- Mike DiRocco, ESPN Jacksonville Jaguars reporter
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Because of a large number of banged-up players, coach Gus Bradley decided to forgo the normal full-pads practice and instead the players worked in shells. Nwaneri said the lighter day helped the offensive line get a better grasp on the game plan and Houston's defensive front and that was the main reason the Jaguars ran for a season-high 118 yards against the Texans.
"Being able to see what was going on at a slower pace, being able to read what was going on with the defense in practice at a slower pace actually allowed us to be a little bit more aware on game day," Nwaneri said shortly after the Jaguars' 13-6 victory at Reliant Stadium. "It just helped our preparation being able to kind of back off a little bit on the physicality and be able to really get the game locked in from a mental standpoint."
That may sound a little hokey, but you can't argue with the results. Bradley said the offensive line, which has struggled all season with the transition from a gap-blocking scheme to a zone-blocking scheme, had its most consistent day -- and because of that Maurice Jones-Drew had his best day of the season. He ran for a season-high 84 yards and one touchdown and added six catches for 60 yards for a season-high 144 total yards.
"Blocking was phenomenal," Jones-Drew said. "First couple of weeks we were having trouble kind of getting it right and this new running scheme was a little different. As the weeks went on, we're getting better. Right now we're playing our highest in the run game."
That might be a bit of hyperbole considering the Jaguars (2-9) ran for just 32 yards in a loss to Arizona last week, but a big difference from the previous 10 games was the fact that they were finally able to produce a big run. The Jaguars had just three runs of 20 or more yards, including a long of 30, but Jones-Drew busted a 44-yarder in the second quarter on Sunday to kick-start a drive that ended with Josh Scobee's 30-yard field goal to put the Jaguars ahead 10-0.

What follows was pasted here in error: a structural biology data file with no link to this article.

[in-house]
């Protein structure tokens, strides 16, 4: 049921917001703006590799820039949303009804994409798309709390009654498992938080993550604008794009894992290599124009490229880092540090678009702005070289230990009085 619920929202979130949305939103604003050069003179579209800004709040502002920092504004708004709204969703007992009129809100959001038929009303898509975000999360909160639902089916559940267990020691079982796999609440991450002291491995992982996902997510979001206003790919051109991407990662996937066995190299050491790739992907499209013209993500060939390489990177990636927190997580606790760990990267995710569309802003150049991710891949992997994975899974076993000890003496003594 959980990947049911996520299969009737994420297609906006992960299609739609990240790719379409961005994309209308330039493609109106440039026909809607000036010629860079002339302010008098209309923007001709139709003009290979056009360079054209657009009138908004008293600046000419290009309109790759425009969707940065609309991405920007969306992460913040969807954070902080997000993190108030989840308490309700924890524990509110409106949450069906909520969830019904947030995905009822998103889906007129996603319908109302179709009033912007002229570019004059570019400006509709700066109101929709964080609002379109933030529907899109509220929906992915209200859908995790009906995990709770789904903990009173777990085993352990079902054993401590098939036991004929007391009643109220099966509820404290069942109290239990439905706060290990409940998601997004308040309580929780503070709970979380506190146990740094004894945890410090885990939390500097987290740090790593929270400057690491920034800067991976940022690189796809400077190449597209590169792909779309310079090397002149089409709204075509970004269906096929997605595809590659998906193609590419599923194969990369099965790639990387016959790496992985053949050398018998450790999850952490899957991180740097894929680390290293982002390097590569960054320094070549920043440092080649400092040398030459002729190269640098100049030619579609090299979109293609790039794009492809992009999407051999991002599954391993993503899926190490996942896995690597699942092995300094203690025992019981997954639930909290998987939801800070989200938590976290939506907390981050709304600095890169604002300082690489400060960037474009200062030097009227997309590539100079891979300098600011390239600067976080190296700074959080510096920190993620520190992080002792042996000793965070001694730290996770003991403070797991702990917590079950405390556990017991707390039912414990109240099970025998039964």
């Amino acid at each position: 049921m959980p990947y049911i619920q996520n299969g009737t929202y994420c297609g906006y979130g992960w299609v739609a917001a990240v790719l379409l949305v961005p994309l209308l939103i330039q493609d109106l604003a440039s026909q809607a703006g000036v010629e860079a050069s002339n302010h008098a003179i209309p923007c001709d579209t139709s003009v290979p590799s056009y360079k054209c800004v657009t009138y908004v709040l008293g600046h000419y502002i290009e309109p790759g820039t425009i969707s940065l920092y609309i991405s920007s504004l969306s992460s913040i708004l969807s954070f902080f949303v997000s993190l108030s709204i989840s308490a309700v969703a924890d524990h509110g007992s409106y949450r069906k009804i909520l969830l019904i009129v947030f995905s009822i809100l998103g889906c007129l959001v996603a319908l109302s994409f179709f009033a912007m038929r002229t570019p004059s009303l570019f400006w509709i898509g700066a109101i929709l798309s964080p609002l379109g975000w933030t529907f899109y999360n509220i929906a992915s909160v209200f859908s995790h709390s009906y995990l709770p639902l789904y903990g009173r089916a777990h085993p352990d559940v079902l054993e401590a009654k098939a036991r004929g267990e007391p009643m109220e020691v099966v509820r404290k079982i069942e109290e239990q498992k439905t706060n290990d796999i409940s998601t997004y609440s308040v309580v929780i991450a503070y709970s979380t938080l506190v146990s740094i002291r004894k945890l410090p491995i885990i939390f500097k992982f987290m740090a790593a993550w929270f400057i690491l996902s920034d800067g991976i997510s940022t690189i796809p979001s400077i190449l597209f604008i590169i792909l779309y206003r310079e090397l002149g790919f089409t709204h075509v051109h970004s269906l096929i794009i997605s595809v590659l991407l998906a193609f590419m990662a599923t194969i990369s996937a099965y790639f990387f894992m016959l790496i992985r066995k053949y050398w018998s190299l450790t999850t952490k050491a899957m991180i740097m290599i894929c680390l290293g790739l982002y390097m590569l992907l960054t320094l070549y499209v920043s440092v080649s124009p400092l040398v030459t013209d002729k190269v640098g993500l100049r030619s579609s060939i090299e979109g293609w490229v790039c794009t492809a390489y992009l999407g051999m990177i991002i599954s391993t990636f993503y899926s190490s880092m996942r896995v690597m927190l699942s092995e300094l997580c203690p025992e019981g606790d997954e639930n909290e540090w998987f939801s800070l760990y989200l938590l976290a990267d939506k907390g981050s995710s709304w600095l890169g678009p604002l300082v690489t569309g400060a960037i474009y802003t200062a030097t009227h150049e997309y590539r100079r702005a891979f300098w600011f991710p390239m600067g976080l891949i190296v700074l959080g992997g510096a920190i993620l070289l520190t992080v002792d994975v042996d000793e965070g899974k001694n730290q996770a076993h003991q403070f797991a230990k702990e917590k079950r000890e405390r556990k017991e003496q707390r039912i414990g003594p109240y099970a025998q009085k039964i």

"That's the key," center Brad Meester said. "We look at that every week. You look at a lot of the teams out there that rush for a lot of yards, most of them are only one-, two-yard gains, it's just you're able to get those explosive runs and we had just kind of missed that in the last few weeks. We were able to get some more explosive this week."
The Jaguars also mixed up the run game against the Texas, partly to run away from defensive end J.J. Watt. They ran the ball outside more than in previous weeks (Jones-Drew's long run came off left tackle). Jordan Todman was also involved, carrying the ball a career-high 11 times for 31 yards. He had 20 carries in the first 10 games.
"Mixing up inside zone, outside zone, our gap scheme ... our offensive line is doing a great job," Jones-Drew said. "I think there was one run where I didn't get touched until I got tackled."
That was his 44-yard run, and Nwaneri said it felt for a moment like 2011, when Jones-Drew led the NFL in rushing.
"It was that old familiar feeling seeing him get to the edge and get up field and pick up 30, 40 yards running on one play," Nwaneri said. "That's what he does and I think we were able to do some more things coming downhill at them and that opened up some more lanes for us and other plays. It was just a good group effort."
HOUSTON -- Guard Uche Nwaneri credits the Jacksonville Jaguars' success on the ground on Sunday to an easier-than-normal Wednesday.Because of a large number of banged-up players, coach Gus Bradley decided to forgo the normal full-pads practice and instead the players worked in shells.